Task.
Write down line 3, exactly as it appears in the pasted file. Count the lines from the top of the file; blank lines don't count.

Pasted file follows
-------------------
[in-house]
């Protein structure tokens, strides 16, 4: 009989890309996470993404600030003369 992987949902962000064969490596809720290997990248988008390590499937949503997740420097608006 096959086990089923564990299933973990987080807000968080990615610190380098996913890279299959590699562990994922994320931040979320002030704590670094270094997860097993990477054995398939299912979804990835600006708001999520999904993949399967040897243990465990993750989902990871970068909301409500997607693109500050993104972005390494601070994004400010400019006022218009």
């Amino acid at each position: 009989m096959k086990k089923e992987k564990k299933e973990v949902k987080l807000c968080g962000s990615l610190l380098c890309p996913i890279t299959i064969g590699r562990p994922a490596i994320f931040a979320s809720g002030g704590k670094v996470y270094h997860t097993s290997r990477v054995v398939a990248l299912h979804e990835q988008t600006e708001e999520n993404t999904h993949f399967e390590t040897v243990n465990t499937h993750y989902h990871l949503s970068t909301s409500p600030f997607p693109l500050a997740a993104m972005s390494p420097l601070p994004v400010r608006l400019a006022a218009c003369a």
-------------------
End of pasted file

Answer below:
């Amino acid at each position: 009989m096959k086990k089923e992987k564990k299933e973990v949902k987080l807000c968080g962000s990615l610190l380098c890309p996913i890279t299959i064969g590699r562990p994922a490596i994320f931040a979320s809720g002030g704590k670094v996470y270094h997860t097993s290997r990477v054995v398939a990248l299912h979804e990835q988008t600006e708001e999520n993404t999904h993949f399967e390590t040897v243990n465990t499937h993750y989902h990871l949503s970068t909301s409500p600030f997607p693109l500050a997740a993104m972005s390494p420097l601070p994004v400010r608006l400019a006022a218009c003369a």